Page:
1. My friend Kathryn commented on the FB post for this blog post and said she plugs her phone in in the guest room across the hall. That way she can’t look at it before bed, and she has to get up when her alarm goes off.

  2. Good job Caitlin!! I struggle with this. I am NOT a morning person. I’m a NIGHT person and I stay up and stay up, and then the alarm goes off and UGGH. I don’t want to get up. The snooze button is my friend. I need to take on this habit!!!!! You go girl!!!

  3. Ooh, girl! I am SUCH a night owl, so the idea of getting up at 4:45 for any reason other than catching an essential flight or, you know, helping someone who needs me to call 911 or something sounds IMPOSSIBLE. Bedtime (for the grown-ups only, of course) is midnight at the earliest at our house!

    I really hope that someday I’ll get better at that whole “morning routine” thing. Maybe I should try literally putting my feet on the floor when I hear my alarm – I haven’t heard that one before and it might be helpful! I know it’s bad, but I’m notorious with the snooze button.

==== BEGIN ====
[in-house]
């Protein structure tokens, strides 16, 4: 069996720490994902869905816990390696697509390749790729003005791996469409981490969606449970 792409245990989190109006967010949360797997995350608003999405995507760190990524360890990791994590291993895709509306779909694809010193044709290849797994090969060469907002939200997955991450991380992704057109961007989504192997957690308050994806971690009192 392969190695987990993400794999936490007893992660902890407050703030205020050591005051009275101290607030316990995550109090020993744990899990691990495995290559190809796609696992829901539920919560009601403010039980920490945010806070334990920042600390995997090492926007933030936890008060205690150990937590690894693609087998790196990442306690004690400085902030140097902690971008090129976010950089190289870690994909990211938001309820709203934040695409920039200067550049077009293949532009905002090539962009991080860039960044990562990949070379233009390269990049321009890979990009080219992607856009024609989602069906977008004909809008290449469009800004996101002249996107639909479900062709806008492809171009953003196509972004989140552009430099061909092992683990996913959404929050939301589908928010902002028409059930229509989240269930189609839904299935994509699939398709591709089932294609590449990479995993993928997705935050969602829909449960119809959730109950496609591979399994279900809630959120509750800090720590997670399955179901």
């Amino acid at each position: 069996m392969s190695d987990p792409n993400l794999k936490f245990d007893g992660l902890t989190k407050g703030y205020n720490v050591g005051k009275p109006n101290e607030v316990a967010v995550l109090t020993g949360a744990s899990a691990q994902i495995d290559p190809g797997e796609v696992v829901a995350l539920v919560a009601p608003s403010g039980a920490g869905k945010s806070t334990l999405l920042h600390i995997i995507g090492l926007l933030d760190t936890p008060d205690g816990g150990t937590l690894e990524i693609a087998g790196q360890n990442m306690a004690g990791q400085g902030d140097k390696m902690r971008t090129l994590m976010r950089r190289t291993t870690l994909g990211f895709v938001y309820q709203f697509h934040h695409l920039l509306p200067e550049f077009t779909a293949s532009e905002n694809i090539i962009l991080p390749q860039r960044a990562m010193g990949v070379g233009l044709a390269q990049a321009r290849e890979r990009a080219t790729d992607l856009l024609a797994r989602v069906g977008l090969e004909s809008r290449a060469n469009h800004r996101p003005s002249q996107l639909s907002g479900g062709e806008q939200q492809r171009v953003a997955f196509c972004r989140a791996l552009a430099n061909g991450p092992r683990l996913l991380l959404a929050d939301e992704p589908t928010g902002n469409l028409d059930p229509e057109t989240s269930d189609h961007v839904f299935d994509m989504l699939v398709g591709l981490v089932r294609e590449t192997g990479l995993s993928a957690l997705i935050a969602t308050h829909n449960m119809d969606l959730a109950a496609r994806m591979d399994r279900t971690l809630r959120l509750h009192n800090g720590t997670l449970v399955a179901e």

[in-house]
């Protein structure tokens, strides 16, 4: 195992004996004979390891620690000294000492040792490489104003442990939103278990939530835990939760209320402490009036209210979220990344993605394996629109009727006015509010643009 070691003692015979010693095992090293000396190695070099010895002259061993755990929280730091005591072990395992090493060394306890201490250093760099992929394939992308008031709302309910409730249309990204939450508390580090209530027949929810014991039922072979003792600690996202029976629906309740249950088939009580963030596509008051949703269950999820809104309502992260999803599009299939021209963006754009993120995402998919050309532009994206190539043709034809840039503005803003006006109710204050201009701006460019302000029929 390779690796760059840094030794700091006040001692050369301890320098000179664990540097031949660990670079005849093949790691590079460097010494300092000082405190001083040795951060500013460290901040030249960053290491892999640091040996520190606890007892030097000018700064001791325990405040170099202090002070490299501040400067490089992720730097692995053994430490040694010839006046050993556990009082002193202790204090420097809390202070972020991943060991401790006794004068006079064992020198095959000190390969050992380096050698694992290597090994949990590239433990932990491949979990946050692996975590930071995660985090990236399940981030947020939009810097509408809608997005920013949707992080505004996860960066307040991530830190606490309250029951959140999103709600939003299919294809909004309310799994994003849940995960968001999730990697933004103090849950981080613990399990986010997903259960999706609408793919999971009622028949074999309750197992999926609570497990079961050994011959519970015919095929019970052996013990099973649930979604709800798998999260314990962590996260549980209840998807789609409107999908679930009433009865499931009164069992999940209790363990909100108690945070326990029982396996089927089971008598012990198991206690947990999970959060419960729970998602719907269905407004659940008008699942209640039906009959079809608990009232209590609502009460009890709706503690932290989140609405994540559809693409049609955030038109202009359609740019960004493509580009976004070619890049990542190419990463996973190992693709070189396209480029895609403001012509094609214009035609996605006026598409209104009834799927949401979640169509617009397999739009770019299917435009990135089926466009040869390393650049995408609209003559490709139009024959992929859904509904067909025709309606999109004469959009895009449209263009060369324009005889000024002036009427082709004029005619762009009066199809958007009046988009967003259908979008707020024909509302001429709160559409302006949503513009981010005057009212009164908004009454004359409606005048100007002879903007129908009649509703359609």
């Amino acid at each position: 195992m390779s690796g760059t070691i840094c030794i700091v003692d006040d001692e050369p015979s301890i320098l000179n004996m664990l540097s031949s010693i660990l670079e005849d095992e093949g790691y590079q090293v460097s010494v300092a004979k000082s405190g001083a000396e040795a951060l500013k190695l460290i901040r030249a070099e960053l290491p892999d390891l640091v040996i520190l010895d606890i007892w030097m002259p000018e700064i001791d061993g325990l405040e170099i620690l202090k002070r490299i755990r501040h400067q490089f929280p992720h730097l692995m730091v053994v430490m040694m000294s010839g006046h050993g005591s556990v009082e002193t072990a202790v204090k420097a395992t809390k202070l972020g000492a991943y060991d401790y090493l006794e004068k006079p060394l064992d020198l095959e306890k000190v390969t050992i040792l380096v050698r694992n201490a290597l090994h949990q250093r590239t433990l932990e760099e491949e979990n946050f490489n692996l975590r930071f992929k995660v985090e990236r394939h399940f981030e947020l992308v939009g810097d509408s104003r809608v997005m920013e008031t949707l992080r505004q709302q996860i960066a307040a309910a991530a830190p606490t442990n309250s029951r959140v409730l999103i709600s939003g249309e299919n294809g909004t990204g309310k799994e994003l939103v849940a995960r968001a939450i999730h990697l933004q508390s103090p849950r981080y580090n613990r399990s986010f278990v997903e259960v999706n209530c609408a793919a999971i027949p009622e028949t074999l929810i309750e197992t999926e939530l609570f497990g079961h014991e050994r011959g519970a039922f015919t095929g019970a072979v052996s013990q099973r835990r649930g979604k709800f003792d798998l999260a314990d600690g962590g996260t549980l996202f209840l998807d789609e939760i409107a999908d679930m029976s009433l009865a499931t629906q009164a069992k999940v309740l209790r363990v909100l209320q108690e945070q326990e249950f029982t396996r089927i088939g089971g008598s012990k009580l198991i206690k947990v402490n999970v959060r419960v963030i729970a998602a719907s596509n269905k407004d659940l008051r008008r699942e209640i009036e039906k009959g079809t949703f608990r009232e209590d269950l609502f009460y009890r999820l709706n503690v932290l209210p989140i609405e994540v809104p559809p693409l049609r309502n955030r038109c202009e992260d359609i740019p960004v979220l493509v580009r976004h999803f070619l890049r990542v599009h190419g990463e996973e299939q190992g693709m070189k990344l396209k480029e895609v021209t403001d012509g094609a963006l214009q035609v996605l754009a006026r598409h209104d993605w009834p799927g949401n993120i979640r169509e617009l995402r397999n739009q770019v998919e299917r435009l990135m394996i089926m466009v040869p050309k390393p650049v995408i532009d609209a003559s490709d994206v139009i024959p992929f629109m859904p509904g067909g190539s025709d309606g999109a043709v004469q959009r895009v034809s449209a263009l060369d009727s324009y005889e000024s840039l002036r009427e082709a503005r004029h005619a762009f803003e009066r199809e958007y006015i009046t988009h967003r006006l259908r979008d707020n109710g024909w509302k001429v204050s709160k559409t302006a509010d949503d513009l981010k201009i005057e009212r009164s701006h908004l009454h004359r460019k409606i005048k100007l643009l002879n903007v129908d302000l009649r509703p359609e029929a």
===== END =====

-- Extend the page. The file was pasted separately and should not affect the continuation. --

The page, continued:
We shall see! Thanks for the tips 🙂



  4. Caitlin, I loved this post. I think it’s great that you talked about starting fresh everyday. Sometimes when I “fall off of the wagon” I don’t get back on because I think that if I can’t do it every day I can’t do it at all. Black and white thinking never helped anyone! Great tips.

  5. This is so great! For probably three years now, I’ve been trying to become a morning person. I’ve gone in spurts where I get up at 5:30 every weekday to workout, but I have never been able to carry this over on weekends. The thing is I LOVE my days that I get up early and get stuff done before work, but sometimes I cannot convince myself to put my feet on the floor…. You’ve inspired me to keep trying though!

    1. I think trying to commit to it every day before you’re ready can be a dealbreaker. Maybe getting up 3 days a week at 5:30 for workouts would go more smoothly?